Already last year, the researchers provided experimental proof of a new dynamic of hybrid solitons– temporally and spectrally stationary light waves resulting...
Scientists from the University of Freiburg and the University of Basel identified a master regulator for bone regeneration. Prasad Shastri, Professor of...
Moving into its fourth decade, AchemAsia is setting out for new horizons: The International Expo and Innovation Forum for Sustainable Chemical Production will take place from 21-23 May 2019 in Shanghai, China. With an updated event profile, the eleventh edition focusses on topics that are especially relevant for the Chinese process industry, putting a strong emphasis on sustainability and innovation.
Founded in 1989 as a spin-off of ACHEMA to cater to the needs of China’s then developing industry, AchemAsia has since grown into a platform where the latest...
The BMBF-funded OWICELLS project was successfully completed with a final presentation at the BMW plant in Munich. The presentation demonstrated a Li-Fi communication with a mobile robot, while the robot carried out usual production processes (welding, moving and testing parts) in a 5x5m² production cell. The robust, optical wireless transmission is based on spatial diversity; in other words, data is sent and received simultaneously by several LEDs and several photodiodes. The system can transmit data at more than 100 Mbit/s and five milliseconds latency.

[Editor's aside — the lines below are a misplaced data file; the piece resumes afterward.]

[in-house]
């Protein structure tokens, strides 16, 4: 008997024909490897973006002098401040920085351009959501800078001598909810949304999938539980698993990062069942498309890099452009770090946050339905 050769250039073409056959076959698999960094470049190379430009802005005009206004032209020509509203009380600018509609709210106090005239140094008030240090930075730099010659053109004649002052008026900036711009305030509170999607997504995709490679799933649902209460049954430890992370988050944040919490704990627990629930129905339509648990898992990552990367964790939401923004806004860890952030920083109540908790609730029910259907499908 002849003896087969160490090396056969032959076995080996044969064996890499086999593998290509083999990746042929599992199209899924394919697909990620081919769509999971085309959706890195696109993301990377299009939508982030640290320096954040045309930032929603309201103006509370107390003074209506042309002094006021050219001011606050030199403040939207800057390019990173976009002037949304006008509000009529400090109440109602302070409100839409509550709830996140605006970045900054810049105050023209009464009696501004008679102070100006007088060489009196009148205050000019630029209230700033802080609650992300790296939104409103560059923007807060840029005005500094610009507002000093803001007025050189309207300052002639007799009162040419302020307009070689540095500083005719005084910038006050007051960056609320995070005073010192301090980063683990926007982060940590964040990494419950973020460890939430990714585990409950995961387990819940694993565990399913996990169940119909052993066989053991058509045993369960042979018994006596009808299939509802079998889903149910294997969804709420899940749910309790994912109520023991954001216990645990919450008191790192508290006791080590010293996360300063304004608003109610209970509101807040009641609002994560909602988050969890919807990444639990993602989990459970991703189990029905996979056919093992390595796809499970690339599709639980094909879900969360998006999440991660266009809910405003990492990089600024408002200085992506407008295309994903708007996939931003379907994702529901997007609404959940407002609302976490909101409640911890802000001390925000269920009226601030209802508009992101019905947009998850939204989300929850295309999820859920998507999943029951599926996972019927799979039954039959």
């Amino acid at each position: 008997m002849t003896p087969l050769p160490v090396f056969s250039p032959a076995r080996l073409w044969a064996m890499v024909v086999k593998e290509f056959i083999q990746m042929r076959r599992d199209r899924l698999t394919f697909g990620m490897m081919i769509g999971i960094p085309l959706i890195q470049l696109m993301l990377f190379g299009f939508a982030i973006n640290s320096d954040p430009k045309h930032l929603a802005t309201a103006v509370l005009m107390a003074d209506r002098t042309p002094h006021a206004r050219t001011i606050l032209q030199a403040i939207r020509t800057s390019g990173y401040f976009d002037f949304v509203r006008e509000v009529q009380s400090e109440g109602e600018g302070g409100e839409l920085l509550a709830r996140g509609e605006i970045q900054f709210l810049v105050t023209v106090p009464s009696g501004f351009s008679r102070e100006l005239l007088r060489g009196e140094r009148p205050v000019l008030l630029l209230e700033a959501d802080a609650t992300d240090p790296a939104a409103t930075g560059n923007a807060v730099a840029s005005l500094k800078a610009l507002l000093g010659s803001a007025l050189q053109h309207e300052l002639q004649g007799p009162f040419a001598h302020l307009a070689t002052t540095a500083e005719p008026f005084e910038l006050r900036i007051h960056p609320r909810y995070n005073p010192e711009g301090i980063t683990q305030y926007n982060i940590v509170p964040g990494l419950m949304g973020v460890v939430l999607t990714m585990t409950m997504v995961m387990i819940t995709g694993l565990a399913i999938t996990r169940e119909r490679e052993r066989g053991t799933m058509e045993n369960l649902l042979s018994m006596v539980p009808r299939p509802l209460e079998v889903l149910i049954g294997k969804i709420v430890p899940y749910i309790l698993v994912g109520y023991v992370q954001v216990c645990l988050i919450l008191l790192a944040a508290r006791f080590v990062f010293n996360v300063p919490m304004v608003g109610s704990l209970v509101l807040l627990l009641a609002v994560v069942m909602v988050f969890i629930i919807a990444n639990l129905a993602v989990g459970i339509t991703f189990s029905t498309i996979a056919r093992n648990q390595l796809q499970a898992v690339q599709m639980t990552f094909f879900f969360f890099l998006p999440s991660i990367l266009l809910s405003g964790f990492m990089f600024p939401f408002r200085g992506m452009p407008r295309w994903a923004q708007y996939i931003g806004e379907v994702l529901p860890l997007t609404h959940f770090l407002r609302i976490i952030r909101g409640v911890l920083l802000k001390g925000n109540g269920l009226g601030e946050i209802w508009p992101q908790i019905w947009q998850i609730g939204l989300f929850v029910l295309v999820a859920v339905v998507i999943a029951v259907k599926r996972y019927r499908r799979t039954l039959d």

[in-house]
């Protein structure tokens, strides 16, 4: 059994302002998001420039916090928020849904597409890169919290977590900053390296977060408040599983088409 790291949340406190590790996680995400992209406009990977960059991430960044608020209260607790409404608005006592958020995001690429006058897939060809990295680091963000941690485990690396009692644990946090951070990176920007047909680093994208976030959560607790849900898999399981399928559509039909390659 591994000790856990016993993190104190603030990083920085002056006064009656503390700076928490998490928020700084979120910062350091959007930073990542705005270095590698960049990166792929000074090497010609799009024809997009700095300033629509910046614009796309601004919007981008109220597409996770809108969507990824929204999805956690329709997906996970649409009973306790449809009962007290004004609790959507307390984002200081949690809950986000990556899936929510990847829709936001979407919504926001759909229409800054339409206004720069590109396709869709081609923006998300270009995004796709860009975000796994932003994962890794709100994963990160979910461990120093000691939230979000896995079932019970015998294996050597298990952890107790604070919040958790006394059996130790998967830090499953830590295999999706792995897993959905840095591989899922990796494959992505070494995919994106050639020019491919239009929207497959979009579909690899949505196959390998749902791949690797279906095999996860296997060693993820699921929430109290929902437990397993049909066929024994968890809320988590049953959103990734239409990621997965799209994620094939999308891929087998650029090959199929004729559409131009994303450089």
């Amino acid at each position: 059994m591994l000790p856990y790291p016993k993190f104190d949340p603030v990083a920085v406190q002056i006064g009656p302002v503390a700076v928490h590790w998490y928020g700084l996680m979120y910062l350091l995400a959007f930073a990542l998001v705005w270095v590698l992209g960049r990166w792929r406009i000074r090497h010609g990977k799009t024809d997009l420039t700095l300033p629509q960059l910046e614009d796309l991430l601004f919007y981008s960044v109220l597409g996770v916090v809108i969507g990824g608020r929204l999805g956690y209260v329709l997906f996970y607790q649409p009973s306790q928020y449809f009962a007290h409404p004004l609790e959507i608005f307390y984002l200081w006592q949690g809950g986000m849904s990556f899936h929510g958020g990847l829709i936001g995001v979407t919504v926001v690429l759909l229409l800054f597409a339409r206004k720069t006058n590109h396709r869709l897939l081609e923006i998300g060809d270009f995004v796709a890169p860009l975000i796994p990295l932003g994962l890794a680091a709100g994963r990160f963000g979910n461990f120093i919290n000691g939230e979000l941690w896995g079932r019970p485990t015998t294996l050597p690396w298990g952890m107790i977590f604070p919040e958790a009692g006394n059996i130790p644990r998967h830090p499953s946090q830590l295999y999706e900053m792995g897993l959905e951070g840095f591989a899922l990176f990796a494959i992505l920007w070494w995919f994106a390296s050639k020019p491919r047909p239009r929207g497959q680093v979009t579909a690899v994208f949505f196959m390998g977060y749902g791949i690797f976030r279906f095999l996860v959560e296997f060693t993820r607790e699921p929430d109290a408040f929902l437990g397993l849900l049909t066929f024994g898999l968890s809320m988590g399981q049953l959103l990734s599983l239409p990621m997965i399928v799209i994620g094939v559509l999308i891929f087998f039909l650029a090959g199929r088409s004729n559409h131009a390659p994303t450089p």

Modern production technologies in the automobile industry must become more flexible in order to fulfil individual customer requirements.
An international team of scientists has discovered a new way to transfer image information through multimodal fibers with almost no distortion - even if the fiber is bent. The results of the study, to which scientist from the Leibniz-Institute of Photonic Technology Jena (Leibniz IPHT) contributed, were published on 6thJune in the highly-cited journal Physical Review Letters.
Endoscopes allow doctors to see into a patient’s body like through a keyhole. Typically, the images are transmitted via a bundle of several hundreds of optical...
13.06.2018 | Event News
08.06.2018 | Event News
05.06.2018 | Event News
22.06.2018 | Materials Sciences
22.06.2018 | Earth Sciences
22.06.2018 | Life Sciences